Also I use cash when I buy merchandise at rock concerts. The musicians, all of them but especially the mid-level and small bands, use the cash as their travel money, and it takes longer for them to get their hands on the money from the credit cards. If I’m making a big purchase I resort to the credit card, but if it’s only a CD or a tshirt I bring along cash.

  5. posted by BlueTrain on

    Banks and credit card companies are extremely sensitive to security issues regarding credit cards and (presumably) debit cards. Likewise, larger corporations that do a great deal of on-line business are equally sensitive to these problems, too, although it doesn’t prevent all problems. Only yesterday we received a notice from Rand-McNally that they had experienced a security breach and were notifying us of the incident. We bought a single map from them about three years ago and in that time have received a new credit card. Still, it is a comfort that people are paying attention. Not everything that goes wrong is intentional, either. Sometimes there are simple human mistakes.

    Mostly, I don’t worry about the privacy issues.

  6. posted by G. on

    I still use cash for smaller purchases. A couple of stores I visit have signs requesting cash for purchases under $20 due to fees charged by card companies. I don’t remember right now if it’s debit card or credit card fees that are the problem for them.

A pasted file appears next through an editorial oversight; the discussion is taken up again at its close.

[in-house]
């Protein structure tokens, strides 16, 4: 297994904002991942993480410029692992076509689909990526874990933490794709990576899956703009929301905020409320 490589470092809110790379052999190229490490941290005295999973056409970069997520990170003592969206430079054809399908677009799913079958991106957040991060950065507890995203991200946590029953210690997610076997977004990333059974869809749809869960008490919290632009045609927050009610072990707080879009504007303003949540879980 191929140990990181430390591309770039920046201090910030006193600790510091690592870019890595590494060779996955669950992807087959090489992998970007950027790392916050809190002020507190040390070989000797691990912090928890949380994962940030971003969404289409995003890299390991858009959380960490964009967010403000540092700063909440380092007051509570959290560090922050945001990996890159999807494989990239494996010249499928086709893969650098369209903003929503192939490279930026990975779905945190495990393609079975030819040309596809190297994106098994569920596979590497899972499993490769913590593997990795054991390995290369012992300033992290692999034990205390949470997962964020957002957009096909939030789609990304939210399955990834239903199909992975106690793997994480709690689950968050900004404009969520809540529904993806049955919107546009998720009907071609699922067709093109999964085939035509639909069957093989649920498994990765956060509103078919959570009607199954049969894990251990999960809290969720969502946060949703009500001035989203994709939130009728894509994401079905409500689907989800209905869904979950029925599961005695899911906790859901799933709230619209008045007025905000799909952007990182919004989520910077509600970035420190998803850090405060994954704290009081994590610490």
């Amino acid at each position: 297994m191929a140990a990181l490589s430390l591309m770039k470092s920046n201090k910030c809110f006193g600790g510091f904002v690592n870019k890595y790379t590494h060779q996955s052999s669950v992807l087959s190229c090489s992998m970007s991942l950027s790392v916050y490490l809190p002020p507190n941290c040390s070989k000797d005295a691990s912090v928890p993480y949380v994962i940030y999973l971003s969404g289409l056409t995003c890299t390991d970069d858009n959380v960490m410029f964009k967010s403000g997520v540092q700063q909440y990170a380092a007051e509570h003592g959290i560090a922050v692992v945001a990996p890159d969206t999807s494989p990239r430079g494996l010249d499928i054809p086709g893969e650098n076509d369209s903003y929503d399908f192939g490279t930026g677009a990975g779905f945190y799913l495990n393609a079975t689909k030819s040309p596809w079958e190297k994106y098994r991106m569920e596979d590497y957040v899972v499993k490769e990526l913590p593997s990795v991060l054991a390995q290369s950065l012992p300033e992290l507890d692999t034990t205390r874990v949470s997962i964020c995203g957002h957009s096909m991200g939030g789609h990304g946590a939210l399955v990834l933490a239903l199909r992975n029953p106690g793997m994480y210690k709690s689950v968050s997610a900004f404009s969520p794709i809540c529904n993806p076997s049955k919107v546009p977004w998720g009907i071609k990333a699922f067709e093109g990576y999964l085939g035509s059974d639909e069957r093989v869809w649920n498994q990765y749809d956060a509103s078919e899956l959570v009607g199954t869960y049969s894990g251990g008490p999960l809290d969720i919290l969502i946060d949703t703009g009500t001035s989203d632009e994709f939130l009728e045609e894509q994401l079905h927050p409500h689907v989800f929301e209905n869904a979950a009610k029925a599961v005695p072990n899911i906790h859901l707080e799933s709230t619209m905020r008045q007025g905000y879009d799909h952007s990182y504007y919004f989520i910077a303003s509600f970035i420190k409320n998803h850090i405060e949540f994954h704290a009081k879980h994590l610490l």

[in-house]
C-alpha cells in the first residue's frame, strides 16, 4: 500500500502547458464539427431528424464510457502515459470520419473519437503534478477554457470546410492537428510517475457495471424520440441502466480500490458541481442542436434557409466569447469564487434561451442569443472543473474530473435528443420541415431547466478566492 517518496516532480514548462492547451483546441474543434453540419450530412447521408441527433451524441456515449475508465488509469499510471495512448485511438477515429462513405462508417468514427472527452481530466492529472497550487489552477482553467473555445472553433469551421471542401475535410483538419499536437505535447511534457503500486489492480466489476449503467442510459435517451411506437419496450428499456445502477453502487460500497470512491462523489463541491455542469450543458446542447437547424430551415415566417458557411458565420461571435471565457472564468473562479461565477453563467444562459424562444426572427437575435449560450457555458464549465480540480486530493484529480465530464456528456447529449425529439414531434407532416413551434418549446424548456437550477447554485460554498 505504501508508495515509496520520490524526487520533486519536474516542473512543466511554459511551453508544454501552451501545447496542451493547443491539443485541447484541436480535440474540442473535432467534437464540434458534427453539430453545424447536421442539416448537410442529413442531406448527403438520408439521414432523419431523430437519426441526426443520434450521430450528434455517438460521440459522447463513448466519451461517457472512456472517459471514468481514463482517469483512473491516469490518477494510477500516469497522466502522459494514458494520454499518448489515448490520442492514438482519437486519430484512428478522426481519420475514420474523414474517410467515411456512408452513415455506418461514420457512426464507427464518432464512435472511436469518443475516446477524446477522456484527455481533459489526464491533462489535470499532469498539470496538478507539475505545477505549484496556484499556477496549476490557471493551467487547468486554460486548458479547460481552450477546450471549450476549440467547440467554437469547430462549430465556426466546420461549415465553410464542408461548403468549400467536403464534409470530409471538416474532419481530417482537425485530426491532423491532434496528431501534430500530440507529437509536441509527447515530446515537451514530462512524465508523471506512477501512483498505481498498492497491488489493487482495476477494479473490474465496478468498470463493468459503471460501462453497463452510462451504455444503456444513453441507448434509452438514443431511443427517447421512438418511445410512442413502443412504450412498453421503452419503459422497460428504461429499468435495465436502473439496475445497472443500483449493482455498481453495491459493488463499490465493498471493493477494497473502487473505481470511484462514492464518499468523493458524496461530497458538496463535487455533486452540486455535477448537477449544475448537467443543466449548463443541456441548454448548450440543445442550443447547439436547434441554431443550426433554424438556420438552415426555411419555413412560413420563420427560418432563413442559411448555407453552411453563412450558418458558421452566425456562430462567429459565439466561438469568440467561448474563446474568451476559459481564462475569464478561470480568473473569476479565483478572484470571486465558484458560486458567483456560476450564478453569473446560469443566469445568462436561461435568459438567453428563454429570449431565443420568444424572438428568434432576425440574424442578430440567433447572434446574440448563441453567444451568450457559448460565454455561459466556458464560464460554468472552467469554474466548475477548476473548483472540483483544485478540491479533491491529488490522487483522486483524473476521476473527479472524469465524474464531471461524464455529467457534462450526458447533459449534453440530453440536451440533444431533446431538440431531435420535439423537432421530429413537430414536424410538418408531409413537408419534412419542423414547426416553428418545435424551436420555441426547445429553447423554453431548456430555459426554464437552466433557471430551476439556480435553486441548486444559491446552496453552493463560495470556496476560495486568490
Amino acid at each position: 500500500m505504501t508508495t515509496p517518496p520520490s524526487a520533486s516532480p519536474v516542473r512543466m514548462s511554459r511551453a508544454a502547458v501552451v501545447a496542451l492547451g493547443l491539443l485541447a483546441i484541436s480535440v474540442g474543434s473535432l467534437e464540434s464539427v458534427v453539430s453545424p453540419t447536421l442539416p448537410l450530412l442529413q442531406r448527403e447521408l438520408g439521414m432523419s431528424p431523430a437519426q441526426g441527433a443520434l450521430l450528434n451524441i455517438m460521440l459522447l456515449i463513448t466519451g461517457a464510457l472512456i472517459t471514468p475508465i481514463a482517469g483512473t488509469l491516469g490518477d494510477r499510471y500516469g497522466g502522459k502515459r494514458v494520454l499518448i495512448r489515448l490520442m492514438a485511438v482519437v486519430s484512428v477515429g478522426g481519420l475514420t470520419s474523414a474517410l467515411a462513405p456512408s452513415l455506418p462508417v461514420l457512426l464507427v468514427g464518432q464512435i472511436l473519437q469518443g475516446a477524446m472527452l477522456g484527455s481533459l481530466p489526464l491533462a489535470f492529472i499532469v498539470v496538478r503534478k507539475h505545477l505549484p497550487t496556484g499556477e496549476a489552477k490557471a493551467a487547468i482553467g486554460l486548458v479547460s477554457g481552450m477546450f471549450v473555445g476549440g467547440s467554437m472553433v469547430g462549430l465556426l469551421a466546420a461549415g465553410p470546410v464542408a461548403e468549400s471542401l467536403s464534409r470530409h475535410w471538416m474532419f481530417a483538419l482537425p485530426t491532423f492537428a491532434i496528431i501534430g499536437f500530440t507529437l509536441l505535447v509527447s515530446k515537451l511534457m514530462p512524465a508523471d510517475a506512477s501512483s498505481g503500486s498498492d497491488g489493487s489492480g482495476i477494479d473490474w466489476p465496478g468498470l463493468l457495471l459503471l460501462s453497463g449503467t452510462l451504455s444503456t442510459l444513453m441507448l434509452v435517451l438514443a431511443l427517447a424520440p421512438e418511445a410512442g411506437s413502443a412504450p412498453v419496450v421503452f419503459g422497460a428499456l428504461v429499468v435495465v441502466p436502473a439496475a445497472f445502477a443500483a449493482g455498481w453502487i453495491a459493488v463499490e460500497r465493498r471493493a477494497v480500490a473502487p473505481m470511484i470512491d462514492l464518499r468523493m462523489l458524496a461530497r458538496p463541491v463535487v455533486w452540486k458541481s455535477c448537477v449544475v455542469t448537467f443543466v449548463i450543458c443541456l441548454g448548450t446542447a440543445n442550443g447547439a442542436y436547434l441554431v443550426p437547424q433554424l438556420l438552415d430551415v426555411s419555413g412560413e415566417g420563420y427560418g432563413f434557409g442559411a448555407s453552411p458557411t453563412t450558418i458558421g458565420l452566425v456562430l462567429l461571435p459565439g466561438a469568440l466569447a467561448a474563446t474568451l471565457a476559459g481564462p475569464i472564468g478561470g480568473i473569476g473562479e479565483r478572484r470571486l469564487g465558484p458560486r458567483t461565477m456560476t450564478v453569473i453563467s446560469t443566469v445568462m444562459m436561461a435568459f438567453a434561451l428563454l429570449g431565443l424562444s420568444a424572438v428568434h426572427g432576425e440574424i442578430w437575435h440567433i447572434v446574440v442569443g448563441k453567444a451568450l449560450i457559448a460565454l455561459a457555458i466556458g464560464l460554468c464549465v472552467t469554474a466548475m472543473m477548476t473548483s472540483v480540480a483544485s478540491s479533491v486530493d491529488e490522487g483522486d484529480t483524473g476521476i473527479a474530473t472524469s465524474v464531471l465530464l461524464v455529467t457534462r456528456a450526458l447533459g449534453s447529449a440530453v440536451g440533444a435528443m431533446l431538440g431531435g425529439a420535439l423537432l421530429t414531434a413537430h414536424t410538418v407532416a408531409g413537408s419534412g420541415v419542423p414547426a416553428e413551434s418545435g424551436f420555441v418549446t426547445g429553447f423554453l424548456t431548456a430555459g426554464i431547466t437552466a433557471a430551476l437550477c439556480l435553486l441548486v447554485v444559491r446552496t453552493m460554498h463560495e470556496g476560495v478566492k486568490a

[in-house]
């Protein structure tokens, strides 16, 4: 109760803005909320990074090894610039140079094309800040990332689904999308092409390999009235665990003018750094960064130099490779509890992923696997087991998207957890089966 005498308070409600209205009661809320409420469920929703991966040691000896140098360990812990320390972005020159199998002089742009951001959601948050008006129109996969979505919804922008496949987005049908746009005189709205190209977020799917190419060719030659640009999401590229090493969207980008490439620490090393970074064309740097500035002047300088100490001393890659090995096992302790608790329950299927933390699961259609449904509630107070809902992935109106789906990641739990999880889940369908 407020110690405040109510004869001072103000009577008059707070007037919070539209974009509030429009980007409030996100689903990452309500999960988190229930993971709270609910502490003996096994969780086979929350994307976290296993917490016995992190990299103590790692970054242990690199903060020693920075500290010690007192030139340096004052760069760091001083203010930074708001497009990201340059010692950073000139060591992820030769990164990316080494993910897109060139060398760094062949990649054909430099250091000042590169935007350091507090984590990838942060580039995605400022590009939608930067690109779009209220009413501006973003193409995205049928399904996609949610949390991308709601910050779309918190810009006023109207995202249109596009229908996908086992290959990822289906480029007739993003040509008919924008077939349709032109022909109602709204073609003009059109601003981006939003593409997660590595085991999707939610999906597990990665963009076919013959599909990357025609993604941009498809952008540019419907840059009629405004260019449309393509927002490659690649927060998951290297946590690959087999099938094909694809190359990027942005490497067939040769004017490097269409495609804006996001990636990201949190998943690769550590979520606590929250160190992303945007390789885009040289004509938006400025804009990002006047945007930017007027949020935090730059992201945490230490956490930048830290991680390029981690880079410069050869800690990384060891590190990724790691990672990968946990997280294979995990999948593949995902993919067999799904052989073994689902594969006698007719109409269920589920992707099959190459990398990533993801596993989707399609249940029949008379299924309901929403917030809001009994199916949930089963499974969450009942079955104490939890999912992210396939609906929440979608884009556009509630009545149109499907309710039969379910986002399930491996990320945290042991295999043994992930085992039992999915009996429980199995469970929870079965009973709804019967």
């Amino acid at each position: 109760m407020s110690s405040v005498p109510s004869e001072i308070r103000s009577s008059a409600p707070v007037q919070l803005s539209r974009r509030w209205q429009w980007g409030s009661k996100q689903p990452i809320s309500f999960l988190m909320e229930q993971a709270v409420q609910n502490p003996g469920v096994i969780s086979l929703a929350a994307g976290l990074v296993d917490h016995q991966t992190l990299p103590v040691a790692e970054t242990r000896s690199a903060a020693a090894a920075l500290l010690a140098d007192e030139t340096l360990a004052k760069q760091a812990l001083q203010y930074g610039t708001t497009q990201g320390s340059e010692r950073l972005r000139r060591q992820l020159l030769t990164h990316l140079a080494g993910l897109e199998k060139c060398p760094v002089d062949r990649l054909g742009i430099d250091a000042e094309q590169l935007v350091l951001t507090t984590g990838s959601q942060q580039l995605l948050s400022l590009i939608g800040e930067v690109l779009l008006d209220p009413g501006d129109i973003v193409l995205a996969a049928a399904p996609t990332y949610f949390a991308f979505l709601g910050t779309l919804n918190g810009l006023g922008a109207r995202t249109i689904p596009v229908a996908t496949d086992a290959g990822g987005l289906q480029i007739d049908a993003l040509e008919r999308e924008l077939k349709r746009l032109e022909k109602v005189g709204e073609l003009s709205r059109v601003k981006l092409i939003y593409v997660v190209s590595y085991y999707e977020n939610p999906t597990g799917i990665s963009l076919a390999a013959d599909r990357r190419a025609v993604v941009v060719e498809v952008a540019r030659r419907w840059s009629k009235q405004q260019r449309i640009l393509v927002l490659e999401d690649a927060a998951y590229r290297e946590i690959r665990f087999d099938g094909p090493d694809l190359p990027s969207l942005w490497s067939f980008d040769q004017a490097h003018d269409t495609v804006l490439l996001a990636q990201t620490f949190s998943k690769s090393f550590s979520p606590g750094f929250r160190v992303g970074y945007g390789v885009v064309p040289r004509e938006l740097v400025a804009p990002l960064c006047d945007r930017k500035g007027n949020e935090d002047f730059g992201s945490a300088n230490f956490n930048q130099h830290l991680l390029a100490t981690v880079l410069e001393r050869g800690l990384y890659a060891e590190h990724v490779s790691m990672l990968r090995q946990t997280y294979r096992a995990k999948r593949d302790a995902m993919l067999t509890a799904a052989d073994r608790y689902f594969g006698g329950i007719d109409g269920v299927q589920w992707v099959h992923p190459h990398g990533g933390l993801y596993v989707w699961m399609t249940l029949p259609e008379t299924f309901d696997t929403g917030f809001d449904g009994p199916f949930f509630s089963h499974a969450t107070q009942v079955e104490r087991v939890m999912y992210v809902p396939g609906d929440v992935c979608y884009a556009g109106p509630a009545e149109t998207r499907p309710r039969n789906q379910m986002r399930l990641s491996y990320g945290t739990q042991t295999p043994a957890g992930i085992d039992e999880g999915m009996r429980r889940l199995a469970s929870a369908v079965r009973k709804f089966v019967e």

I’m considering changing back to cash for gas purchases, since those seem to be the least secure locations for things like card skimmers to be installed.

  7. posted by Kathy on

    I’ve gradually transitioned to paying most of my bills automatically, either by credit card or direct bank withdrawal. I use very few checks and until recently very little cash. I joined my local food coop a few months ago, and pay with cash there to save them the credit card fee. Otherwise I mostly use my credit card for purchases, because of the reward program. I did find it a hassle a couple of months ago when my credit card company cancelled my card without notice, because they detected a security issue. I had to change the payment information for all the bills that get charged to that card. In the shuffle, my electric bill did not get set up for recurring payments, and I didn’t realize that until a few days before I was about to get cut off. So there are trade-offs. I do have notifications set up for my credit card, so I get notified if there are more than 3 charges in a day, or any charges over $ 100.00.

  8. posted by Jim on

    A lot of things are becoming obsolete. Anything can become obsolete, including cash. But money? Funds? There will always be a way to pay.

  9. posted by Katie on

    We have gone for months at a time without using cash. Anymore, we really only use cash at the farmers market, which has just started up again. Even vending machines and parking meters are taking cards now.

    I haven’t even been in a bank since last fall, since I can deposit checks via their app. My husband and I have had one fraudulent charge, and the bank cleared it up very quickly.

    We use Mint to track all of our purchases, and check it daily, so we know where our money is going. We use two-factor authentication whenever possible, and don’t use the same password for multiple sites (we use 1Password to generate and store secure passwords).

    For reference, we are both in our early 30s.

Leave a Comment